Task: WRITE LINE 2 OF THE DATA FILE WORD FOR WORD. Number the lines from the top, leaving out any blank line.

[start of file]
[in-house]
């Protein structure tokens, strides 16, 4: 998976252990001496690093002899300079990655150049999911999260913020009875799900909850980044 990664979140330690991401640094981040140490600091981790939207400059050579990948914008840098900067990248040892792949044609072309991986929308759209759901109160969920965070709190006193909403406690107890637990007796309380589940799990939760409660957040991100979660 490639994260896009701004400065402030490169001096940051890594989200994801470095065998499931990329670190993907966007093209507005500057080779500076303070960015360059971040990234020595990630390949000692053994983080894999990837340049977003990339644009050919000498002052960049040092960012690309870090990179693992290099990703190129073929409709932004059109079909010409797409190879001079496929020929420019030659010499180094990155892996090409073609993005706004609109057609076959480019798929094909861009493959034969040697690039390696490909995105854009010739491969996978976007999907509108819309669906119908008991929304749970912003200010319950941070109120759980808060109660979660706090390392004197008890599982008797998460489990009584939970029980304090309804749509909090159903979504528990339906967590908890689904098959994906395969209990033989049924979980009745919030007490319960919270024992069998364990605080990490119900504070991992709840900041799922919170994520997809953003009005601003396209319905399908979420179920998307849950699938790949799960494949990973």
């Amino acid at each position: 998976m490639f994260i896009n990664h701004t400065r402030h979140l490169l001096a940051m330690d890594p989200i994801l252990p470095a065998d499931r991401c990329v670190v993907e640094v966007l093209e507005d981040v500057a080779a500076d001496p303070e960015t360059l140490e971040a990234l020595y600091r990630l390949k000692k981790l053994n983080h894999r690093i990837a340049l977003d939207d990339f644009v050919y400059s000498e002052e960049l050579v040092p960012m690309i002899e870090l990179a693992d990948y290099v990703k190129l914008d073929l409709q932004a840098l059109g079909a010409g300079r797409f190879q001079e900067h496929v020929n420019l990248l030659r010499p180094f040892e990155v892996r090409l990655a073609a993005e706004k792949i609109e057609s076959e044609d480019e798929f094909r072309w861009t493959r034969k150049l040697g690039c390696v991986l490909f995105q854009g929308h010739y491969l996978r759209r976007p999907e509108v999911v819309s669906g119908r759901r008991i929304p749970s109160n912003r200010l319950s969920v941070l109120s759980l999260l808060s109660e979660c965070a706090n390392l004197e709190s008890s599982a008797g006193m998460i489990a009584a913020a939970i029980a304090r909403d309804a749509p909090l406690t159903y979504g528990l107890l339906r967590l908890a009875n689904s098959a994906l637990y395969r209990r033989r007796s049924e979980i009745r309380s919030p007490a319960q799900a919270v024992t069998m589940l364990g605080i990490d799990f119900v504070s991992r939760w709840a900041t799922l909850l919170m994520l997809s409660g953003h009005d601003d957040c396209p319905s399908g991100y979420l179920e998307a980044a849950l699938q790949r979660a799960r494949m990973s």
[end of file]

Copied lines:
């Protein structure tokens, strides 16, 4: 998976252990001496690093002899300079990655150049999911999260913020009875799900909850980044 990664979140330690991401640094981040140490600091981790939207400059050579990948914008840098900067990248040892792949044609072309991986929308759209759901109160969920965070709190006193909403406690107890637990007796309380589940799990939760409660957040991100979660 490639994260896009701004400065402030490169001096940051890594989200994801470095065998499931990329670190993907966007093209507005500057080779500076303070960015360059971040990234020595990630390949000692053994983080894999990837340049977003990339644009050919000498002052960049040092960012690309870090990179693992290099990703190129073929409709932004059109079909010409797409190879001079496929020929420019030659010499180094990155892996090409073609993005706004609109057609076959480019798929094909861009493959034969040697690039390696490909995105854009010739491969996978976007999907509108819309669906119908008991929304749970912003200010319950941070109120759980808060109660979660706090390392004197008890599982008797998460489990009584939970029980304090309804749509909090159903979504528990339906967590908890689904098959994906395969209990033989049924979980009745919030007490319960919270024992069998364990605080990490119900504070991992709840900041799922919170994520997809953003009005601003396209319905399908979420179920998307849950699938790949799960494949990973």